3. Strong Motion Accelerographs (SMAs), meant for recording strong ground vibrations of the kind experienced during the subject event, are deployed by academic institutions, viz., IIT (Roorkee), IIT (Kharagpur), etc. in the Himalayan region including northeast India through sponsored projects supported by MoES. These data sets would provide valuable information for designing earthquake resistant structures in the region in future.
      4. Past seismicity of the region
      Historical and instrumentally recorded data on earthquakes show that the Sikkim and adjoining area lies in a region prone to be affected by moderate to great earthquakes in the past. Some noteworthy earthquakes that have affected the region are:
      (i) Cachar earthquake of 10.01.1869 (M: 7.5),
      (ii) Shillong plateau earthquake of 12.06.1897 (M: 8.7),
      (iii) Dhubri earthquake of 02.07.1930 (M: 7.1),
      (iv) Bihar-Nepal Border earthquake of 15.01.1934 (M: 8.3),
      (v) Arunachal Pradesh – China Border earthquake of 15.08.1950 (M: 8.5),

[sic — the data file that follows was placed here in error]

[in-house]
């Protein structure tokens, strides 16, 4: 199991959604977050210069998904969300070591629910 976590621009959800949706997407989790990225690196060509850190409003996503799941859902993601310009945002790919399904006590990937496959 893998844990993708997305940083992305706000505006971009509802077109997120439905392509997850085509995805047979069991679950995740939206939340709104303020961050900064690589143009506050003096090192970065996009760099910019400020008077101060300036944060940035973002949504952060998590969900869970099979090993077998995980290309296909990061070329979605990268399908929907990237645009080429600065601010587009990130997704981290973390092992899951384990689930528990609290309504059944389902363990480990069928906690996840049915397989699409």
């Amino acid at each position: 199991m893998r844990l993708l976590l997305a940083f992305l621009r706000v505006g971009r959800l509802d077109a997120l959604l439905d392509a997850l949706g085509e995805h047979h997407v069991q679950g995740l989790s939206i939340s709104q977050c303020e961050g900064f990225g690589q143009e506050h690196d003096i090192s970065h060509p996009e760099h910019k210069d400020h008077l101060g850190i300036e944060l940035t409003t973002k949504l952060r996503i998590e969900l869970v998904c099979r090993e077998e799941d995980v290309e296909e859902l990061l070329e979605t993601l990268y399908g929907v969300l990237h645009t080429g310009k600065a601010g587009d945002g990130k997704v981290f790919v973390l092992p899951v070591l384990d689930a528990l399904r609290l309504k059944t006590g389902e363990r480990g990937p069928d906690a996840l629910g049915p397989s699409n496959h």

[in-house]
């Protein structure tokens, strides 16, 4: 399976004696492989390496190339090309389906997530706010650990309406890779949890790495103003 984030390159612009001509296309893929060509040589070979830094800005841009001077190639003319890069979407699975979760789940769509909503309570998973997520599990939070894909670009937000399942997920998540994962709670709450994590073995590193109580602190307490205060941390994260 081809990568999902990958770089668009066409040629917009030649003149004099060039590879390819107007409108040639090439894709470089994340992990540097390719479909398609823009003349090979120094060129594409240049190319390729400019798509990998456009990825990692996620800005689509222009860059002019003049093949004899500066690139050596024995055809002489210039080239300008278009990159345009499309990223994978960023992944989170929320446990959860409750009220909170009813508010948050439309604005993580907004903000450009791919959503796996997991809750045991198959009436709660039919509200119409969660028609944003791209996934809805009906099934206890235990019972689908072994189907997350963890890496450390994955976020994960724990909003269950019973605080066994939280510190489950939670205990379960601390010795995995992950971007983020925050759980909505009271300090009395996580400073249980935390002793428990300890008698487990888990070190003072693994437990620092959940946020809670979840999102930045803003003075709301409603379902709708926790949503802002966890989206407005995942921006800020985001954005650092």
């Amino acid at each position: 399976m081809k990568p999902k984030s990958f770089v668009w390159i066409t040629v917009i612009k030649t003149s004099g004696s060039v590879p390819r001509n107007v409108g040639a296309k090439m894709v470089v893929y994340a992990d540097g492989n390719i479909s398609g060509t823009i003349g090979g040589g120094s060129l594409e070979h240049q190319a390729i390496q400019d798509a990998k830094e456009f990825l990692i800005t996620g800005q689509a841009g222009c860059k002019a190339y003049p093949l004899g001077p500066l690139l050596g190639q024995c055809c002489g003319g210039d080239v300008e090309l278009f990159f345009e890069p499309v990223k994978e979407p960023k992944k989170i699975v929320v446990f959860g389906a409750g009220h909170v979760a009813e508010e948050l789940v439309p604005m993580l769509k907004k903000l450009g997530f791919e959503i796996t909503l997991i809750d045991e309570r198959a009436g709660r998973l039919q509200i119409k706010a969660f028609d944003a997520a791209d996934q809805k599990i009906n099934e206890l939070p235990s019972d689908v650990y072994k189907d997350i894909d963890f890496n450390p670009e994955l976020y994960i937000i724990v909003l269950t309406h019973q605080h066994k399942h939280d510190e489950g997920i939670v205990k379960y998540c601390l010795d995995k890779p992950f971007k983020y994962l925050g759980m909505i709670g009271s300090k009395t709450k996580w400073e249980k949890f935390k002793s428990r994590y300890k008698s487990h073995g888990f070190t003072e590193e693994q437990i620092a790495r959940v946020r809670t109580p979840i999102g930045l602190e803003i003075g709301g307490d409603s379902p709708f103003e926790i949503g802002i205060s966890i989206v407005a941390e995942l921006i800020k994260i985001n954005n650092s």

(vi) Nepal-India Border earthquake of 21.08.1988 (M: 6.4)
      (vii) Sikkim earthquake of 14.02.2006 (M: 5.7)
      (viii) Bhutan earthquake of 21.09.2009 (M:6.2)
      The Sikkim and adjoining region is known to be part of the seismically active region of the "Alpide-Himalayan global seismic belt", with four great earthquakes of the world of magnitude 8.0 and above occurring in this region. The occurrence of earthquakes in the region is broadly associated with the tectonic activity along well known faults in the Himalayas, namely, Main Boundary Thrust (MBT), Main Central Thrust (MCT). Other prominent geological / tectonic features in and around Sikkim include: Tista lineament, Kunchenjunga lineament, Purnea-Everest lineament, Arun lineament and Dhubri fault in the southeast.